2. Islam, the religion we know today (the classical Islam of the four Sunni schools, as well as the various Shia sects) developed in the womb of the Arab empire. It provided a unifying ideology and a theological justification for that empire (and in the case of various Shia sects, varying degrees of resistance or revolt against that empire) but, at the very least, Islam and the nascent Arab empire grew and developed togetherone was not the later product of the fully formed other. Being, in it's classical form, the religion of a (very successful and impressive) imperialist project, it is not surprising that its"official" Sunni version has a military and supremacist feel to it. Classical Islam is not intolerant of all other religions (though it is in principle almost completely intolerant of pagans) but the rules and regulations of the four classical schools all agree on the superior status of Muslims and impose certain restrictions, disabilities and taxes on the followers of the "religions of the book" that they do tolerate. By the standards of contemporary European "Christendom", many of these rules appear tolerant and broad-minded; and since Western intellectuals (leftists as much, or even more than rightists) are completely focused on European history and culture (and therefore,on the achievements and deficiencies of that culture), this relative tolerance is frequently remarked upon as a stellar feature of Islamicate civilization. But it should be noted that this degree of tolerance is quite intolerant compared to contemporary Chinese or Indian norms and is horrendously intolerant compared to post-enlightenment ideals and fashions. The imposition of Ottoman rules today would be most unwelcome even to post-Marxist intellectuals if they had to live under those rules. Of course, this does not mean they cannot speak highly of these norms as long as they themselves are a safe distance away from them, but such long-distance  approval is of academic interest (literally, academic) and not our concern for the purposes of this post.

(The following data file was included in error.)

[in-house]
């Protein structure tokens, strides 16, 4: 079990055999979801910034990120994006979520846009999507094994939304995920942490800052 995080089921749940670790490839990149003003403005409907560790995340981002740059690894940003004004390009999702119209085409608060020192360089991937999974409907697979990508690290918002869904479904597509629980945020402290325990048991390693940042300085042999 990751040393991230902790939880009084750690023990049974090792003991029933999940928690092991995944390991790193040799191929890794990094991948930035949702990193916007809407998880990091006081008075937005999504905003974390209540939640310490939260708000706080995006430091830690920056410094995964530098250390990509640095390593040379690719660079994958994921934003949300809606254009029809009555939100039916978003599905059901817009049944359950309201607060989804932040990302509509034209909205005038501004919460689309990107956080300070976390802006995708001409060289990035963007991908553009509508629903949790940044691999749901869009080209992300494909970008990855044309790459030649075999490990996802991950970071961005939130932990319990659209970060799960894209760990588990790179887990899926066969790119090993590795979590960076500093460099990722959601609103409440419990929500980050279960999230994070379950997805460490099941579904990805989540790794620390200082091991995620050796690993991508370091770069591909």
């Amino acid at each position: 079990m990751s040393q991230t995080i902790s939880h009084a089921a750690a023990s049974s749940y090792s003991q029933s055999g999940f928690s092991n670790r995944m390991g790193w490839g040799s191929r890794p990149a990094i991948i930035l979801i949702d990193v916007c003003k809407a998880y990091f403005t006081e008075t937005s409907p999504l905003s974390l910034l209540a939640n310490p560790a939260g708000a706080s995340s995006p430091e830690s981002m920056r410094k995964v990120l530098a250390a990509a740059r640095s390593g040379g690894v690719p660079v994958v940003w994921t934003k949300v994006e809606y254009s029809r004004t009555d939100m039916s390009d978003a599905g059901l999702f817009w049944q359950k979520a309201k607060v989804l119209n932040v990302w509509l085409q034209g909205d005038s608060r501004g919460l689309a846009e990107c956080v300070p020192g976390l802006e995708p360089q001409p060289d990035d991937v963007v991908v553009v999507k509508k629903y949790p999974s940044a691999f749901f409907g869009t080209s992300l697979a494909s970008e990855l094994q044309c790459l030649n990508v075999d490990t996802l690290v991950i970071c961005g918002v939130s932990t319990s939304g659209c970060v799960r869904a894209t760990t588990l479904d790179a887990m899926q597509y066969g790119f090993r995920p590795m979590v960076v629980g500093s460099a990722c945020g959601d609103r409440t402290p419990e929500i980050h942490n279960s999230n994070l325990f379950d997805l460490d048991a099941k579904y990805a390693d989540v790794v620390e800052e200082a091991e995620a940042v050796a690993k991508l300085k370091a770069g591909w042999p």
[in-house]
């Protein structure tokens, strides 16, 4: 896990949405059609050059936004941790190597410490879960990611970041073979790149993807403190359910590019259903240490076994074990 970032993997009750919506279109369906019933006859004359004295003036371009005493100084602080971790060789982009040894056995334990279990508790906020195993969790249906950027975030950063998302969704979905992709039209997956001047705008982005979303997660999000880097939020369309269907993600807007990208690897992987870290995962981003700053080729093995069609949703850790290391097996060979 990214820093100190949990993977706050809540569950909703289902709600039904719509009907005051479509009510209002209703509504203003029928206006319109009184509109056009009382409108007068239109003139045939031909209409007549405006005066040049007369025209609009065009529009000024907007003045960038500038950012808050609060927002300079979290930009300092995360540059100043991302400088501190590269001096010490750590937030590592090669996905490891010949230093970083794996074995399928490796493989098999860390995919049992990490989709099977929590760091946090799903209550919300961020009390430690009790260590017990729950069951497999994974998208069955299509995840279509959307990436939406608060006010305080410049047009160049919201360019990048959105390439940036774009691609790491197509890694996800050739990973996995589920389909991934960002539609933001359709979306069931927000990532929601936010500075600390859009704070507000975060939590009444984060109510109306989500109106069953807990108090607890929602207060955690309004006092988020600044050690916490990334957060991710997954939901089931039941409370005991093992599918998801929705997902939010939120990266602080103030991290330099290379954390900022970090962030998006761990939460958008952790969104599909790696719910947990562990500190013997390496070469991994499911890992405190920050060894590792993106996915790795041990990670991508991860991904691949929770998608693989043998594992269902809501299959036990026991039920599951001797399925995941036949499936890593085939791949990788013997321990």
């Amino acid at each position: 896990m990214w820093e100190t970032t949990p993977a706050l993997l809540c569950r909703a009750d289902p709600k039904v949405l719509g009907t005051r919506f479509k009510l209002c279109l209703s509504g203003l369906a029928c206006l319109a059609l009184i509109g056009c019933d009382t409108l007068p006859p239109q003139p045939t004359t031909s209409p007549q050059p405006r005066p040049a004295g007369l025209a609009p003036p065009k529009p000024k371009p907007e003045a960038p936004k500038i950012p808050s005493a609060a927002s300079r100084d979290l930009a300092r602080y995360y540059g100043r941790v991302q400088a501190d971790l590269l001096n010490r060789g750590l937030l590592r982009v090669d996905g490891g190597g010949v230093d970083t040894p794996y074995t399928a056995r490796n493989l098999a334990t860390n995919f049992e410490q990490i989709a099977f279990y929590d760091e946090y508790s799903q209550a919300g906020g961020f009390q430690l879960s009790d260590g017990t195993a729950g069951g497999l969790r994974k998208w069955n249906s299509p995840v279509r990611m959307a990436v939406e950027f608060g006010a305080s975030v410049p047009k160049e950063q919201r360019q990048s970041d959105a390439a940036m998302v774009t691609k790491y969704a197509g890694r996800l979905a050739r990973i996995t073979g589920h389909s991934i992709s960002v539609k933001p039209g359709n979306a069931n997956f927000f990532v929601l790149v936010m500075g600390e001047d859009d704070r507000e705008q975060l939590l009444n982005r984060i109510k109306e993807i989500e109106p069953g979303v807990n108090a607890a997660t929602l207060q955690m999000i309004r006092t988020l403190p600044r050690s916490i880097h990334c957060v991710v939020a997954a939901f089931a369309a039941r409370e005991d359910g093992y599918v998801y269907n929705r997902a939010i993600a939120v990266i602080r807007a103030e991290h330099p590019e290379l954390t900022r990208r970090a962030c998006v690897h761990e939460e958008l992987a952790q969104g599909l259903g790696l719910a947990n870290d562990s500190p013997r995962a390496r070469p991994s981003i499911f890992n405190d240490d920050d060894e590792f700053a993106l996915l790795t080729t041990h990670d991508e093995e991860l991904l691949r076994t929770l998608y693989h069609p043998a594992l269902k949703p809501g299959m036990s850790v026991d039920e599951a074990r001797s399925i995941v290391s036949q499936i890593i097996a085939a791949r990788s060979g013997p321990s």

Friday, February 27, 2015

Sometimes the Bible just gets it right

I can't claim to have read the Bible, the only books I read are book club prescribed ones and Holy Books haven't yet come onto the selection.
But I always turn back to my favorite chapter

Another Angry Voice on Podemos

Why the EU is damned to doom


On facebook I follow the extreme left page, Another Angry Voice, and they have a small piece on Podemos, the new left-wing party that's virulently growing in Spain (even more worryingly the party wants to call a referendum on the Spanish monarchy).

Podemos and the appeal of Pablo Iglesias

Thursday, February 26, 2015

Ayub Khan, Yahya Khan and Sam Manekshaw (and a comment from Major Agha Amin)

A post from Dr Hamid Hussain. A (typically earthy) comment from military historian Major Agha Amin follows below Dr Hamid Hussain's post.

Dear Sir;